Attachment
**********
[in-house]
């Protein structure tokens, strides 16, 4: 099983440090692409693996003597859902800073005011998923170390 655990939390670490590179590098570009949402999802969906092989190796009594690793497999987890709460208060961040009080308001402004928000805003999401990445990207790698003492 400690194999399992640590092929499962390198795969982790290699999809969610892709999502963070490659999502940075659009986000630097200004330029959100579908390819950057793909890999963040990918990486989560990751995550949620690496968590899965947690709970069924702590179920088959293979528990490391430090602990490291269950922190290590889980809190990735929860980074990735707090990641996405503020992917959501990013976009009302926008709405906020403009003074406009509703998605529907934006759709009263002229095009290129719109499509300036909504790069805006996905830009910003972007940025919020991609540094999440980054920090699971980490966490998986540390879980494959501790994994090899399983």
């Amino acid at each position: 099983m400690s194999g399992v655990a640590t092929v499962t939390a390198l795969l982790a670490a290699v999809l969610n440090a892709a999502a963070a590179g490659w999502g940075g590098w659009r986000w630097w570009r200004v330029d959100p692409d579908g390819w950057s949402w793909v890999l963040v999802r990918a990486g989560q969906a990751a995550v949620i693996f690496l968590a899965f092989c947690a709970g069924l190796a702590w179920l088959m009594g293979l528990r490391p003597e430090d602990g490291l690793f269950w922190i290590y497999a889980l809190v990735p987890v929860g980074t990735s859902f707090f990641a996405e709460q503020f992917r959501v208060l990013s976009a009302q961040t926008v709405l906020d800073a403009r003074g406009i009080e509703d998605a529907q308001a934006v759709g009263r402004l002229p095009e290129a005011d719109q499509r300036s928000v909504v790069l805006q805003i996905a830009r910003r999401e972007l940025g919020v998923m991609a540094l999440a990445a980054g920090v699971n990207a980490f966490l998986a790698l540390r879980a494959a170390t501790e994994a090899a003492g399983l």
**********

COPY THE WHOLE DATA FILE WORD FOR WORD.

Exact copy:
[in-house]
């Protein structure tokens, strides 16, 4: 099983440090692409693996003597859902800073005011998923170390 655990939390670490590179590098570009949402999802969906092989190796009594690793497999987890709460208060961040009080308001402004928000805003999401990445990207790698003492 400690194999399992640590092929499962390198795969982790290699999809969610892709999502963070490659999502940075659009986000630097200004330029959100579908390819950057793909890999963040990918990486989560990751995550949620690496968590899965947690709970069924702590179920088959293979528990490391430090602990490291269950922190290590889980809190990735929860980074990735707090990641996405503020992917959501990013976009009302926008709405906020403009003074406009509703998605529907934006759709009263002229095009290129719109499509300036909504790069805006996905830009910003972007940025919020991609540094999440980054920090699971980490966490998986540390879980494959501790994994090899399983």
């Amino acid at each position: 099983m400690s194999g399992v655990a640590t092929v499962t939390a390198l795969l982790a670490a290699v999809l969610n440090a892709a999502a963070a590179g490659w999502g940075g590098w659009r986000w630097w570009r200004v330029d959100p692409d579908g390819w950057s949402w793909v890999l963040v999802r990918a990486g989560q969906a990751a995550v949620i693996f690496l968590a899965f092989c947690a709970g069924l190796a702590w179920l088959m009594g293979l528990r490391p003597e430090d602990g490291l690793f269950w922190i290590y497999a889980l809190v990735p987890v929860g980074t990735s859902f707090f990641a996405e709460q503020f992917r959501v208060l990013s976009a009302q961040t926008v709405l906020d800073a403009r003074g406009i009080e509703d998605a529907q308001a934006v759709g009263r402004l002229p095009e290129a005011d719109q499509r300036s928000v909504v790069l805006q805003i996905a830009r910003r999401e972007l940025g919020v998923m991609a540094l999440a990445a980054g920090v699971n990207a980490f966490l998986a790698l540390r879980a494959a170390t501790e994994a090899a003492g399983l």